Today was my first day back to work at a paid, regular job in over eight years. I wrote about wanting to do it, and now, I have. It's a bit overwhelming, of course, but it's also more than a bit wonderful. I'm not going to discuss the specifics of my job on here other than to say that it's akin to the career I had before staying home with our second child and puts to use my graduate degree. It's like I took a time-out and am picking up just where I left off. I feel blessed and very, very happy.
But I need to say something more than that, of course, because this is Rox and Roll.
To my sisters who are also home with their children who are also trying to go back to work, know that you can do it. There will be a right job for you at a company who will value your experience. Have patience, and heed the advice I was given by an unbelievably impressive female HR professional who is at the very top of her trade (truly, you might fall out of your chair if you knew who this person is): don't be girlie bout it. Don't make excuses for being home with your kids. Focus on what you've done in the past, and tell the company what you're going to do for them. Be action-oriented, loading your resume and your interview responses with action verbs. Don't waffle, and don't hesitate. Don't "I think" -- be decisive. Don't list the ways being on the PTA has helped you to be bigger and better; focus on your past and your future in your career. And prepare, prepare, and prepare more -- prepare for interviews, prepare for writing cover letters, prepare by reading industry publications and by talking to folks in your business. More importantly than anything: ask for mentorship. A female start-up CEO (also huge and OMG impressive) rewrote my resume with me and prepped me for interviews, hard-core style -- and the awesome HR friend put my resume through the ringer again and also coached me on what might be the best fit job for my personal goals. She heard what I was considering and offered insights on roles that I might've dismissed, thinking I was underqualified or overmatched. In other words, surround yourself with hardworking, successful women -- especially moms -- who are already there, and ask them for the advice you know you need. They will never turn you down; they'll be flattered, and then you can pay it forward by helping another mom find her way back. We are all in the sorority of motherhood, and we can all help to lift each other up when needed. (This is not to say that stay at-home moms need to be lifted up -- I'm only addressing moms who want to return to work here, supporting their desires and offering no judgment of those who make different choices.) Fundamentally, know that you can have kids, stay at home to raise them, see them off to school, and still return to work -- and be a valued contributor to a place that knows it's lucky to have you.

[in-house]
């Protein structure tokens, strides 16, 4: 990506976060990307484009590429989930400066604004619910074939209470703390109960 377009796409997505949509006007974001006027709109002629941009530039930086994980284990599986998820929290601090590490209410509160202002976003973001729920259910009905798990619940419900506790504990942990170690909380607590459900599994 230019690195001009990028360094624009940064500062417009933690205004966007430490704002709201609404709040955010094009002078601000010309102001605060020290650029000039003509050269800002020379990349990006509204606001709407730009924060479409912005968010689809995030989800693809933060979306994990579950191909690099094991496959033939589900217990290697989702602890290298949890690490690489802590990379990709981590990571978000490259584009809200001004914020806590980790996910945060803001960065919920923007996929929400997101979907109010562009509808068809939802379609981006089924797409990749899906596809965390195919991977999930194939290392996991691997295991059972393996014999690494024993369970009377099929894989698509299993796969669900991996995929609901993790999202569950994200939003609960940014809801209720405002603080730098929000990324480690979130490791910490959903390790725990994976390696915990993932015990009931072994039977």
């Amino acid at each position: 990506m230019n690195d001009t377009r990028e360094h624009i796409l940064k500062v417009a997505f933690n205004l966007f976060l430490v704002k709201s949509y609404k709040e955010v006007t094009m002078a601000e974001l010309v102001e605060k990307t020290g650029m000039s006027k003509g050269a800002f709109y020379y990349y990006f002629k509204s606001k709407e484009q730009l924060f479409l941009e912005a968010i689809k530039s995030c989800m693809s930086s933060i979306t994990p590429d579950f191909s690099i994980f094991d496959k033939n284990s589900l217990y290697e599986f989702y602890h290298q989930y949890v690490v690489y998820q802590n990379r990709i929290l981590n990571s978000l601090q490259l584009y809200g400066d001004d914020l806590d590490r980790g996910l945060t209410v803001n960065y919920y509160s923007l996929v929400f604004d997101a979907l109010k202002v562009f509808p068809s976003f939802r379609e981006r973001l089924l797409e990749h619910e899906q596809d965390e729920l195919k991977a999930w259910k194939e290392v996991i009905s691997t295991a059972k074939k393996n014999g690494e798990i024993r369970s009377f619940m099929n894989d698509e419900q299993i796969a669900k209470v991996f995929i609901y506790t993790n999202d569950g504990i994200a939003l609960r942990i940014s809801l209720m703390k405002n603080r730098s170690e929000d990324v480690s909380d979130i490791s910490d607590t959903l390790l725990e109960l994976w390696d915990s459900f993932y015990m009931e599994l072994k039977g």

Today, I checked a big, huge box for myself -- it's probably one of the most significant dozen or so days of my entire life to date. Because for me, and for my family, I wanted my kids, at a young age but old enough to know that I stayed at home with them, see me dress up, take a briefcase in hand, and leave for the day -- and I also wanted them to see that Daddy can pick them up from school and deal with snacks and homework and sports practices and dinner. I wanted them to see that we both can do the same things, and that regardless of our specific roles at any point in time, we'll still love and care for them the same way -- even when the day comes when we're both working full-time outside the home. I wanted them to see that there is no "mold," no one way of doing things -- that mommies and/or daddies can stay home, that mommies and/or daddies can go to work, and that kids will be happy and fulfilled no matter what the combination. Today, I checked that box, and it felt GREAT!